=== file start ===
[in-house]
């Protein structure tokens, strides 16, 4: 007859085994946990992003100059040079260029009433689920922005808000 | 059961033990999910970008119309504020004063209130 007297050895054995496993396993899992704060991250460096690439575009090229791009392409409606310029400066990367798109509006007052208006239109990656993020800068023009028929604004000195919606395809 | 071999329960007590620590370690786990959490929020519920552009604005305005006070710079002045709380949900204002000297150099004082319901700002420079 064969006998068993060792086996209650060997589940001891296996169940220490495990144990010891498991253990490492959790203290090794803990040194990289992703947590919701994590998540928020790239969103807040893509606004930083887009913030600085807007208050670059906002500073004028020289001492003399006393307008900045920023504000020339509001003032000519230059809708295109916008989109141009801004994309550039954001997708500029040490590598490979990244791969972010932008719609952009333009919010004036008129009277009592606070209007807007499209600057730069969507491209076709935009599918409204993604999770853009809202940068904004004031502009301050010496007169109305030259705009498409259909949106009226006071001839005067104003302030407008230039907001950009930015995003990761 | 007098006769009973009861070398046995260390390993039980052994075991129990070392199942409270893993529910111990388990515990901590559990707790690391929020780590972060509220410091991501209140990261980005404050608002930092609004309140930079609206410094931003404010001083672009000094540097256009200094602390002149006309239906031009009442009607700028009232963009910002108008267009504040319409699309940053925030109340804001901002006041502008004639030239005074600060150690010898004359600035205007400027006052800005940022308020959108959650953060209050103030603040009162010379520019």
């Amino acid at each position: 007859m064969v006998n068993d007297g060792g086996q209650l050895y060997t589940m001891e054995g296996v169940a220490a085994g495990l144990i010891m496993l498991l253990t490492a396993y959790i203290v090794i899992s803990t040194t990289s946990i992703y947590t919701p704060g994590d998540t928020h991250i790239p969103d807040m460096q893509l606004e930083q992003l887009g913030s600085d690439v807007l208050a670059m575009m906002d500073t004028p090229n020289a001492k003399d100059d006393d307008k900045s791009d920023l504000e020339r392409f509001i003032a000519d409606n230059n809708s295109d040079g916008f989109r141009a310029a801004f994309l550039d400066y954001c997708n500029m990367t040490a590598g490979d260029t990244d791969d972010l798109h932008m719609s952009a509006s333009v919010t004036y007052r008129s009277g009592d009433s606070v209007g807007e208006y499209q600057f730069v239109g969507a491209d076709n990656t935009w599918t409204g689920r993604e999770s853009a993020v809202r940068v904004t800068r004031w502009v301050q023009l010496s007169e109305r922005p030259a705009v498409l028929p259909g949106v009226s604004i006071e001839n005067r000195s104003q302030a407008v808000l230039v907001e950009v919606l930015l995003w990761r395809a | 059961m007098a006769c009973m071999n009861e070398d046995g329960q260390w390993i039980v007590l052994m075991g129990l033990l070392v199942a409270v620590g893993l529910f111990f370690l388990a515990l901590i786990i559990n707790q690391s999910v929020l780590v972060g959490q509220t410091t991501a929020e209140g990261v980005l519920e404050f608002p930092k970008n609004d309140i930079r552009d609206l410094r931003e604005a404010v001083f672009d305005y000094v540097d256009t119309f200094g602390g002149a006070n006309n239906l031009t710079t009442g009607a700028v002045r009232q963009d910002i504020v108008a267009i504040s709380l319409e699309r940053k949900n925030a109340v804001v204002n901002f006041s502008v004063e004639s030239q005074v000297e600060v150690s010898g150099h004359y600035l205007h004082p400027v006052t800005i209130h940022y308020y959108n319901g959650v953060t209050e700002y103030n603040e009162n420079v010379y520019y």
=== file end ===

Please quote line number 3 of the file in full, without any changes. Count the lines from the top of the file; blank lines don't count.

């Amino acid at each position: 007859m064969v006998n068993d007297g060792g086996q209650l050895y060997t589940m001891e054995g296996v169940a220490a085994g495990l144990i010891m496993l498991l253990t490492a396993y959790i203290v090794i899992s803990t040194t990289s946990i992703y947590t919701p704060g994590d998540t928020h991250i790239p969103d807040m460096q893509l606004e930083q992003l887009g913030s600085d690439v807007l208050a670059m575009m906002d500073t004028p090229n020289a001492k003399d100059d006393d307008k900045s791009d920023l504000e020339r392409f509001i003032a000519d409606n230059n809708s295109d040079g916008f989109r141009a310029a801004f994309l550039d400066y954001c997708n500029m990367t040490a590598g490979d260029t990244d791969d972010l798109h932008m719609s952009a509006s333009v919010t004036y007052r008129s009277g009592d009433s606070v209007g807007e208006y499209q600057f730069v239109g969507a491209d076709n990656t935009w599918t409204g689920r993604e999770s853009a993020v809202r940068v904004t800068r004031w502009v301050q023009l010496s007169e109305r922005p030259a705009v498409l028929p259909g949106v009226s604004i006071e001839n005067r000195s104003q302030a407008v808000l230039v907001e950009v919606l930015l995003w990761r395809a | 059961m007098a006769c009973m071999n009861e070398d046995g329960q260390w390993i039980v007590l052994m075991g129990l033990l070392v199942a409270v620590g893993l529910f111990f370690l388990a515990l901590i786990i559990n707790q690391s999910v929020l780590v972060g959490q509220t410091t991501a929020e209140g990261v980005l519920e404050f608002p930092k970008n609004d309140i930079r552009d609206l410094r931003e604005a404010v001083f672009d305005y000094v540097d256009t119309f200094g602390g002149a006070n006309n239906l031009t710079t009442g009607a700028v002045r009232q963009d910002i504020v108008a267009i504040s709380l319409e699309r940053k949900n925030a109340v804001v204002n901002f006041s502008v004063e004639s030239q005074v000297e600060v150690s010898g150099h004359y600035l205007h004082p400027v006052t800005i209130h940022y308020y959108n319901g959650v953060t209050e700002y103030n603040e009162n420079v010379y520019y």